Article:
SAO PAULO (Reuters) - Brazilian President Jair Bolsonaro said on Monday that he told U.S. President Donald Trump that he wants the United States to take part in a joint development program for the Brazilian Amazon region, though he did not provide details.
In an interview with radio station Jovem Pan, Bolsonaro again criticized demarcations of indigenous reserves in the Amazon, home to the world’s largest rainforest, saying that they hamper development of the region, home to about 25 million people. Bolsonaro said he may reverse any demarcation that he legally can.
“When I met Trump, I told him, among other things, that I want to open for them to explore the Amazon in a partnership,” Bolsonaro said in the interview. He was in Washington for an official visit in March.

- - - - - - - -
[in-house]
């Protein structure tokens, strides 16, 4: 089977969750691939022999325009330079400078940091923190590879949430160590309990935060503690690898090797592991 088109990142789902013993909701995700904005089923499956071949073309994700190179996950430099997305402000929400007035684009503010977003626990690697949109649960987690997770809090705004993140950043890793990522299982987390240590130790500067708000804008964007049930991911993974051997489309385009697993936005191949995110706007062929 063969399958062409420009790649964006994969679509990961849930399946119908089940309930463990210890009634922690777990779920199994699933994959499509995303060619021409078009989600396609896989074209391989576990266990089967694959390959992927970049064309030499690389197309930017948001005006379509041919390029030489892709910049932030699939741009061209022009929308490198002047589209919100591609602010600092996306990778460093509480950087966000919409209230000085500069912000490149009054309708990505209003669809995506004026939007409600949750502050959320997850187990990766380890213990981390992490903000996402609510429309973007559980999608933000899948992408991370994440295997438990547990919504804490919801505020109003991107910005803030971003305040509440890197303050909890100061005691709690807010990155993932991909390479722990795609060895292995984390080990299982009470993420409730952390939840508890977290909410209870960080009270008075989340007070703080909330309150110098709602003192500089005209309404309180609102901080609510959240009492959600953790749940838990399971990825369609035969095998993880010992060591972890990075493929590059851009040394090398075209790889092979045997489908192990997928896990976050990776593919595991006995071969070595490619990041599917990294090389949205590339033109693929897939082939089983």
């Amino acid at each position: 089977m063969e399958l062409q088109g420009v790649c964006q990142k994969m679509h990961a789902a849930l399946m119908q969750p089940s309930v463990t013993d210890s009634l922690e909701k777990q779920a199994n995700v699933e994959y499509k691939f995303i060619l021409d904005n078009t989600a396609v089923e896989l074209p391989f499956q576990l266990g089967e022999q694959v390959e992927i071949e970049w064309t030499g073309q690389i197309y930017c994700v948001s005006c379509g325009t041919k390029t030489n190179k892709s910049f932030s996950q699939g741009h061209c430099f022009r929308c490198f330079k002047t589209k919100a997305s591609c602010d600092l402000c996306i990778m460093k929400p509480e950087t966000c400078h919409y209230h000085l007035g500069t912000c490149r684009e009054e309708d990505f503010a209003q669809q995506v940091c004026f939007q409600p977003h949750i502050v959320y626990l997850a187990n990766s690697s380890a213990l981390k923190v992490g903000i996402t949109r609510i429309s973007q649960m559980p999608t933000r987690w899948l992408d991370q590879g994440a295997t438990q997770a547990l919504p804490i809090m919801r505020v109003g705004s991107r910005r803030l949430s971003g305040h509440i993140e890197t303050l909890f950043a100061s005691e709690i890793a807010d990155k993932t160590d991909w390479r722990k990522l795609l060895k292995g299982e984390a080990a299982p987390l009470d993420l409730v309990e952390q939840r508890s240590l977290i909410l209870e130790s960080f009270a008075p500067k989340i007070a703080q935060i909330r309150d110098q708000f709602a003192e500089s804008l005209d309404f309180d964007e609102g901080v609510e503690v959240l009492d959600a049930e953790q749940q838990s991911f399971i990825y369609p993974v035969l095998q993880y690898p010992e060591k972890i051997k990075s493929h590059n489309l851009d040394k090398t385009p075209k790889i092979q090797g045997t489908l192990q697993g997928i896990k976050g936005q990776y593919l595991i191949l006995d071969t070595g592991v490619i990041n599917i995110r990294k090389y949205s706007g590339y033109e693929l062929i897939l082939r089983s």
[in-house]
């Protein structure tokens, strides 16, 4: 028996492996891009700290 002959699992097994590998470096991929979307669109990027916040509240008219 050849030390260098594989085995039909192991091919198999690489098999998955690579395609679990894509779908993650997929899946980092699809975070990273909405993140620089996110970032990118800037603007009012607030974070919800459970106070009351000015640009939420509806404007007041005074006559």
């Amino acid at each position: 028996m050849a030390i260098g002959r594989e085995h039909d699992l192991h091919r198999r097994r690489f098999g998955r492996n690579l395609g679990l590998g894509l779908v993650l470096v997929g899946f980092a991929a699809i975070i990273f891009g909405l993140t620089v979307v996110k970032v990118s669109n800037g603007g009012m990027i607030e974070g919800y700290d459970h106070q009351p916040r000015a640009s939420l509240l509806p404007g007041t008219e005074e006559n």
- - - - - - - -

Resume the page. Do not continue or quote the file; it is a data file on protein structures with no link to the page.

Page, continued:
The Brazilian president’s view regarding the Amazon contrasts sharply with that of most environmental organizations in the country and abroad. Some green groups, such as Greenpeace, defend a total ban on any further deforestation in the region, including the share of land that could be legally cleared according to the Brazilian legislation.
In the Amazon region, for example, a land owner is entitled to cut trees in 20 percent of the area, with an obligation to leave 80 percent of the vegetation intact.
Bolsonaro thinks Brazil should open more areas to mining, including in the Amazon, and advocates for improvements in infrastructure such as paving roads that cut through forested areas, a move that environmentalists say could spur deforestation.
Reporting by Eduardo Simoes; Additional reporting and writing by Marcelo Teixeira; Editing by Phil Berlowitz and Leslie Adler
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